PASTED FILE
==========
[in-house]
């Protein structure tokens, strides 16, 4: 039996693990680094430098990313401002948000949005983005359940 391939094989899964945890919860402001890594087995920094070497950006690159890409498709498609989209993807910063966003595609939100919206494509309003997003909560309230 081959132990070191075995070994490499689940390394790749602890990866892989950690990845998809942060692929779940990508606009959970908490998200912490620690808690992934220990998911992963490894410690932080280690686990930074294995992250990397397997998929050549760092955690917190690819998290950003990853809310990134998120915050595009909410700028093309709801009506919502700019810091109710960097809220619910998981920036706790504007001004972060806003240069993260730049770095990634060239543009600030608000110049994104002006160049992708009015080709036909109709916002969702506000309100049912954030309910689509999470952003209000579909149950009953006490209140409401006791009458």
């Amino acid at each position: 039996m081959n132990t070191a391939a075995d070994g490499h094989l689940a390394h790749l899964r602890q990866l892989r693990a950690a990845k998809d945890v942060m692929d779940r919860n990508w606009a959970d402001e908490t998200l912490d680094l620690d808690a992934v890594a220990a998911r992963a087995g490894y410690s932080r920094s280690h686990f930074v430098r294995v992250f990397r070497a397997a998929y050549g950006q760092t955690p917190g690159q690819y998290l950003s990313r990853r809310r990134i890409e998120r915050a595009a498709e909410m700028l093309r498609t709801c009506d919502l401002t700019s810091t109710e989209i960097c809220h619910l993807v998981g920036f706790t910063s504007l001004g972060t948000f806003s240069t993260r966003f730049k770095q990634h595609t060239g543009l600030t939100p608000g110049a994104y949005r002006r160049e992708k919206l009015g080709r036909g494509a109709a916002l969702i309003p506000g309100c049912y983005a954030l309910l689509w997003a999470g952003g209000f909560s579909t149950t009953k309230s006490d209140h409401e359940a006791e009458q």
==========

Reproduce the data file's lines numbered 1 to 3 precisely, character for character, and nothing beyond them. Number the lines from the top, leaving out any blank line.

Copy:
[in-house]
């Protein structure tokens, strides 16, 4: 039996693990680094430098990313401002948000949005983005359940 391939094989899964945890919860402001890594087995920094070497950006690159890409498709498609989209993807910063966003595609939100919206494509309003997003909560309230 081959132990070191075995070994490499689940390394790749602890990866892989950690990845998809942060692929779940990508606009959970908490998200912490620690808690992934220990998911992963490894410690932080280690686990930074294995992250990397397997998929050549760092955690917190690819998290950003990853809310990134998120915050595009909410700028093309709801009506919502700019810091109710960097809220619910998981920036706790504007001004972060806003240069993260730049770095990634060239543009600030608000110049994104002006160049992708009015080709036909109709916002969702506000309100049912954030309910689509999470952003209000579909149950009953006490209140409401006791009458």
């Amino acid at each position: 039996m081959n132990t070191a391939a075995d070994g490499h094989l689940a390394h790749l899964r602890q990866l892989r693990a950690a990845k998809d945890v942060m692929d779940r919860n990508w606009a959970d402001e908490t998200l912490d680094l620690d808690a992934v890594a220990a998911r992963a087995g490894y410690s932080r920094s280690h686990f930074v430098r294995v992250f990397r070497a397997a998929y050549g950006q760092t955690p917190g690159q690819y998290l950003s990313r990853r809310r990134i890409e998120r915050a595009a498709e909410m700028l093309r498609t709801c009506d919502l401002t700019s810091t109710e989209i960097c809220h619910l993807v998981g920036f706790t910063s504007l001004g972060t948000f806003s240069t993260r966003f730049k770095q990634h595609t060239g543009l600030t939100p608000g110049a994104y949005r002006r160049e992708k919206l009015g080709r036909g494509a109709a916002l969702i309003p506000g309100c049912y983005a954030l309910l689509w997003a999470g952003g209000f909560s579909t149950t009953k309230s006490d209140h409401e359940a006791e009458q």